Tag Archives: middle school

Coop’s Youth Part 7 – Limping to the Finish Line

Among other presents, my brother and I got the Beatles’ White Album and Simon and Garfunkel’s Parsley, Sage, Rosemary and Thyme for Christmas, both on our list that our mom had solicited from us. The tag on the wrapped gifts under the tree in our living room indicated they were from “Santa”. Our mom continued to believe in Santa Claus, or at least that her kids should continue to honor the myth of this jolly old avatar who loved children and spent his entire undying existence bringing gifts and joy to young people throughout an often child-unfriendly world.

Now that I had quit my paper route and no longer had my own money from it, Christmas gifts were an important source of particularly the games and record albums that were so significant to me developmentally. When we were little our mom and dad had done their best to observe our play carefully and buy us toys that would present a compelling “curriculum” for our play. In more recent years, our mom had taken to asking my brother and me for a list of the things we wanted for Christmas, and then tried her best, even collaborating with our dad, to get us those things that they could within their limited budget. I would put careful thought into our lists, because the toys, games, records, tape recorders and other stuff we ended up getting over the years continued to play the role of important self-directed developmental curriculum.

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Coop’s Youth Part 6 – Coping Mechanisms

Many of the events of the outside world came into our home on the little twelve-inch black-and-white TV in my mom’s bedroom. As such she tuned in to the 1968 Democratic Convention in late August of that year. As part of her continuing effort to connect with the academic community in our university town, she was getting into liberal politics, particularly around opposition to the Vietnam War. Often her companion watching TV, we both watched as events inside the convention hall were upstaged by the young people in the streets, protesting and battling with the police. I for one was struck by the courage of the kids in the street and felt a solidarity with them, though I did not know if I had the courage to demonstrate so brazenly like that and risk the wrath of the adult authorities.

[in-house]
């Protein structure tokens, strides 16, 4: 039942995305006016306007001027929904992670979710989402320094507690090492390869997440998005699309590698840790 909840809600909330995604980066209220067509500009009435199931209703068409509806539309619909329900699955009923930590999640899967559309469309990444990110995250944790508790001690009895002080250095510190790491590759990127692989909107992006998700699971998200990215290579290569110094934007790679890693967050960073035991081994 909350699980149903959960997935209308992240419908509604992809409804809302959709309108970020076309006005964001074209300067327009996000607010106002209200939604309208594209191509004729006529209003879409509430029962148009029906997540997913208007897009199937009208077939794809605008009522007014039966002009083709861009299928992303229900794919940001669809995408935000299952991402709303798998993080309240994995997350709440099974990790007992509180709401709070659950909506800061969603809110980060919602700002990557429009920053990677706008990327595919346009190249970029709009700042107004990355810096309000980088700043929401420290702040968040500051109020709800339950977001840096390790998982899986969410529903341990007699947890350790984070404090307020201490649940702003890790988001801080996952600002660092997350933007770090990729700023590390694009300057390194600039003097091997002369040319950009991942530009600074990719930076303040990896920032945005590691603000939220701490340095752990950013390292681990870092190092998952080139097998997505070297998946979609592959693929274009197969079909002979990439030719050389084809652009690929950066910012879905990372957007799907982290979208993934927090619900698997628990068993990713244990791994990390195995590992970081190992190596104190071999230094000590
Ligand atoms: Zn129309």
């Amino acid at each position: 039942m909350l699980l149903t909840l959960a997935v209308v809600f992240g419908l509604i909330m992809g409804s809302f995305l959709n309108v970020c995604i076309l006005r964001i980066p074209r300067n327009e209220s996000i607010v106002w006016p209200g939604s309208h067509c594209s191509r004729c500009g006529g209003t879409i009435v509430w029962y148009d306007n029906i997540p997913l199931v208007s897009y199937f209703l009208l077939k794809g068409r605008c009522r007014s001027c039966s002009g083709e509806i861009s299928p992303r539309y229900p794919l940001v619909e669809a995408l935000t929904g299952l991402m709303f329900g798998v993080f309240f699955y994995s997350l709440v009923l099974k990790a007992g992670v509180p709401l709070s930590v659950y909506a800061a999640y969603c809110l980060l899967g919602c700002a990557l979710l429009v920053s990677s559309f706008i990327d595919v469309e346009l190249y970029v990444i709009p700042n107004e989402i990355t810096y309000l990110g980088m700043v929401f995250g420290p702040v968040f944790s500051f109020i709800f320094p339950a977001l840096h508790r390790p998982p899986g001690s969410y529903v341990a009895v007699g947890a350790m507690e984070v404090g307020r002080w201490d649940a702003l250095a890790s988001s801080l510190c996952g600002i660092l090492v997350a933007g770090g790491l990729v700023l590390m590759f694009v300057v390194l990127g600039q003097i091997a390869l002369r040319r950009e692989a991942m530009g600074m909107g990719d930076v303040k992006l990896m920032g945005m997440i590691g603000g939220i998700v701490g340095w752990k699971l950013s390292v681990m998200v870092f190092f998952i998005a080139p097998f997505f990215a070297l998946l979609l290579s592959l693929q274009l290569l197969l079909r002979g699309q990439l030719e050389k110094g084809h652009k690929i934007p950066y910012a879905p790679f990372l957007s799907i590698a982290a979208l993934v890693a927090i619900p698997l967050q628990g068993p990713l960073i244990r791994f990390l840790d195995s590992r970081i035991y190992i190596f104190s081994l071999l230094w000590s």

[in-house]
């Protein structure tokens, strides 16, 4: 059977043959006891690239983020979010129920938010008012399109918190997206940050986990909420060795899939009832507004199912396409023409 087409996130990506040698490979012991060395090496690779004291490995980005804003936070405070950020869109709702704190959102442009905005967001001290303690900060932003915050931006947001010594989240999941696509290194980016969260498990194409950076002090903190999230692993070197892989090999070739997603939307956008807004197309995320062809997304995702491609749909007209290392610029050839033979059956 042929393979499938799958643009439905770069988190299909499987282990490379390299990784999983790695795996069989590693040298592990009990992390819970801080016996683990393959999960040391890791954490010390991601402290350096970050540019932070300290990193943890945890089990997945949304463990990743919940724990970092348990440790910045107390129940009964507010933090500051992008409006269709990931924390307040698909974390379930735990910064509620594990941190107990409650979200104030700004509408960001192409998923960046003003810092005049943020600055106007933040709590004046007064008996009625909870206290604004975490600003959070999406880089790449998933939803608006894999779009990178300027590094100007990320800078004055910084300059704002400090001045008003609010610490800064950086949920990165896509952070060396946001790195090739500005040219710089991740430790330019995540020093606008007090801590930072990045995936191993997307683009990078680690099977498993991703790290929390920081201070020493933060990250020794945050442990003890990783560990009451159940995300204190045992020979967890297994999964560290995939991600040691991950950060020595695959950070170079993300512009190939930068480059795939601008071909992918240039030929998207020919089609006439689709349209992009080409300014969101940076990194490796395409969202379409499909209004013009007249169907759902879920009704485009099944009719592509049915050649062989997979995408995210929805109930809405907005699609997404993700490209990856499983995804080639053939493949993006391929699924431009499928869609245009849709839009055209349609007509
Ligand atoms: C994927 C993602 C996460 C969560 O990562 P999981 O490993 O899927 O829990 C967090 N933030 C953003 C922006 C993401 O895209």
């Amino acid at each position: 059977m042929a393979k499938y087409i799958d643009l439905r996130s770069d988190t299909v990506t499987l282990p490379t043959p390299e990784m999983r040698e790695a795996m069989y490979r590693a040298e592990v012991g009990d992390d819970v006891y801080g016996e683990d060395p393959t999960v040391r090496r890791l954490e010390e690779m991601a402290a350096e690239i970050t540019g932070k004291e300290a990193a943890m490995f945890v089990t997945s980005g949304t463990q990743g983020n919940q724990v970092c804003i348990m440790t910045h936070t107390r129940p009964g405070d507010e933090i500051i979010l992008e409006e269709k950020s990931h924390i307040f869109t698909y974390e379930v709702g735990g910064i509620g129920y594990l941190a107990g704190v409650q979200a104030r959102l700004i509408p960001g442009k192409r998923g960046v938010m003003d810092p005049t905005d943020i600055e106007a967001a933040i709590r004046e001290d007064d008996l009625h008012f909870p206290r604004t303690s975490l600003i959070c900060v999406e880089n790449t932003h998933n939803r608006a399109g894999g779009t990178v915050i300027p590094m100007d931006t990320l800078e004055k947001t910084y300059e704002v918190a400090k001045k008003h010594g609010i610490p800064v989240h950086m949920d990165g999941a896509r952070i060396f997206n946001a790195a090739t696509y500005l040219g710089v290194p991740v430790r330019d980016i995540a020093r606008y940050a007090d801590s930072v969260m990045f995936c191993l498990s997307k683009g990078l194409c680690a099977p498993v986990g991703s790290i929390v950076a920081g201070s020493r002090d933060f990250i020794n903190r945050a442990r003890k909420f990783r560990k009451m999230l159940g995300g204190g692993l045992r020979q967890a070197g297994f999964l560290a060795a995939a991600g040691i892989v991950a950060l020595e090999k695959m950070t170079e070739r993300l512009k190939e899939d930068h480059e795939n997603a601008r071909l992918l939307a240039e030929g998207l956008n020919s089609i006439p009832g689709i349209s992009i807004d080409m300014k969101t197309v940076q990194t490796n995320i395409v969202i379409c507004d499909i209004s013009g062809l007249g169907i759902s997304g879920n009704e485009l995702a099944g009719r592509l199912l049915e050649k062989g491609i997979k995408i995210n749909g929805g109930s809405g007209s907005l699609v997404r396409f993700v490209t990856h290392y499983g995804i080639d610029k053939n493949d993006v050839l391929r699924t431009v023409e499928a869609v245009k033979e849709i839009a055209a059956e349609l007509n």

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Coop’s Youth Part 5 – Baseball & Bookends

The cast on my right leg finally came off a week or so after the end of school. All was well with the healed wound and the function of my right leg and I gave up the crutches that I had been mostly embarrassed to show in public and had contributed to me being pretty much housebound the past six weeks during an otherwise glorious (as always) Ann Arbor spring. I was ready to try to put the trauma and stress of my second junior high year behind me and embrace the range of my own chosen activities that was my ten weeks of liberation before I would have to report for duty for one final year at Tappan Junior High.

Part of that stress was the difficult question that Grace Slick would continue to ask me from the rock radio stations from time to time…

Don’t you want somebody to love?

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Coop’s Youth Part 4 – Not Quite a Girlfriend

Second semester of eighth grade started in late January of 1968, along with Rowan & Martin’s Laugh-In on U.S. television and the Tet offensive in Vietnam. My mom worried about an endless U.S. involvement in that war that might eventually lead to me being drafted for military service in another five years. My hands ached from the cold even with gloves on as I lugged my saxaphone case in one hand and a load of books in the other arm the nearly mile-long trek to school and back. It always seemed farther than that because of all the twists and turns on the five different streets that got me to my destination, along with the fact that given a choice I wouldn’t want to go to school, particular this one. Though my American history teacher was entertaining at times and I still had some sort of a crush on my young female math teacher, I knew at some level that I could better spend my time doing activities and being around peers of my own choosing.

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Coop’s Youth Part 3 – Guides on the Side

I pretty much dreaded the first day of school in the fall of 1967. I was returning to Tappan Junior High now for eighth grade with the memory still raw of my first difficult and painful year in that institution. The intervening ten weeks of summer sojourn had helped me recover my self-esteem to some degree, but I really did not like the idea of going back to those packed classrooms full of other uncomfortable kids my age picking on each other to blow off the anxiety of being jammed into that unnatural situation. If it had been my free choice I would never choose it. I’m not sure I thought of it at that point as something that all us kids had to do. Or was it more like it was something that if you were not willing to do it, there was something really wrong with you, and if you missed that developmental train that society had worked so hard to create for you that you would be doomed to never being able to participate in the adult world.